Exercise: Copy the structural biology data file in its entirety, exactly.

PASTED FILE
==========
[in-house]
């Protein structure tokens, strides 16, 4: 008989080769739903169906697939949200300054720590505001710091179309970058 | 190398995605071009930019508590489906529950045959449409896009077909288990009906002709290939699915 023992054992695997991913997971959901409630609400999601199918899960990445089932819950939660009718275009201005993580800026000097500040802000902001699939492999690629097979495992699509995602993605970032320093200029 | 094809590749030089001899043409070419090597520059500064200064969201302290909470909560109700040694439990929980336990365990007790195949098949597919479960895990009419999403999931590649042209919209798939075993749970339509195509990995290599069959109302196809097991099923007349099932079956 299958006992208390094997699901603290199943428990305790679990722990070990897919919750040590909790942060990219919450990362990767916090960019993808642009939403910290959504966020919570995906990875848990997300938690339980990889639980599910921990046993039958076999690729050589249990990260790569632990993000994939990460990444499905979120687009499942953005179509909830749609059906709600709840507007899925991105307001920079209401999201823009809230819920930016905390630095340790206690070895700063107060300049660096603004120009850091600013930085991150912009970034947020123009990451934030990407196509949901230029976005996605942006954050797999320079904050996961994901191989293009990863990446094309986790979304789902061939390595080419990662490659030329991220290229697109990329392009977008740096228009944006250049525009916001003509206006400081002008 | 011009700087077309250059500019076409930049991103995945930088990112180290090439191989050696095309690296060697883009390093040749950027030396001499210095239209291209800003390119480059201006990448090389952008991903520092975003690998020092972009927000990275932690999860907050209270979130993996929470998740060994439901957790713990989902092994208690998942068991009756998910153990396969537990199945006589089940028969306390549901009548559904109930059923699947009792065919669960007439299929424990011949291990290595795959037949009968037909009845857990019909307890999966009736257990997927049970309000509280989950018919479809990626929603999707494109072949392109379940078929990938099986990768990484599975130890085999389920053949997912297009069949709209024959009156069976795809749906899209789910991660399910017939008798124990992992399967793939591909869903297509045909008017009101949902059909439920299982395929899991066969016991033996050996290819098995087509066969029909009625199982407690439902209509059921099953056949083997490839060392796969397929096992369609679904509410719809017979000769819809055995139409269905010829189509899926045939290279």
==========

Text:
[in-house]
């Protein structure tokens, strides 16, 4: 008989080769739903169906697939949200300054720590505001710091179309970058 | 190398995605071009930019508590489906529950045959449409896009077909288990009906002709290939699915 023992054992695997991913997971959901409630609400999601199918899960990445089932819950939660009718275009201005993580800026000097500040802000902001699939492999690629097979495992699509995602993605970032320093200029 | 094809590749030089001899043409070419090597520059500064200064969201302290909470909560109700040694439990929980336990365990007790195949098949597919479960895990009419999403999931590649042209919209798939075993749970339509195509990995290599069959109302196809097991099923007349099932079956 299958006992208390094997699901603290199943428990305790679990722990070990897919919750040590909790942060990219919450990362990767916090960019993808642009939403910290959504966020919570995906990875848990997300938690339980990889639980599910921990046993039958076999690729050589249990990260790569632990993000994939990460990444499905979120687009499942953005179509909830749609059906709600709840507007899925991105307001920079209401999201823009809230819920930016905390630095340790206690070895700063107060300049660096603004120009850091600013930085991150912009970034947020123009990451934030990407196509949901230029976005996605942006954050797999320079904050996961994901191989293009990863990446094309986790979304789902061939390595080419990662490659030329991220290229697109990329392009977008740096228009944006250049525009916001003509206006400081002008 | 011009700087077309250059500019076409930049991103995945930088990112180290090439191989050696095309690296060697883009390093040749950027030396001499210095239209291209800003390119480059201006990448090389952008991903520092975003690998020092972009927000990275932690999860907050209270979130993996929470998740060994439901957790713990989902092994208690998942068991009756998910153990396969537990199945006589089940028969306390549901009548559904109930059923699947009792065919669960007439299929424990011949291990290595795959037949009968037909009845857990019909307890999966009736257990997927049970309000509280989950018919479809990626929603999707494109072949392109379940078929990938099986990768990484599975130890085999389920053949997912297009069949709209024959009156069976795809749906899209789910991660399910017939008798124990992992399967793939591909869903297509045909008017009101949902059909439920299982395929899991066969016991033996050996290819098995087509066969029909009625199982407690439902209509059921099953056949083997490839060392796969397929096992369609679904509410719809017979000769819809055995139409269905010829189509899926045939290279």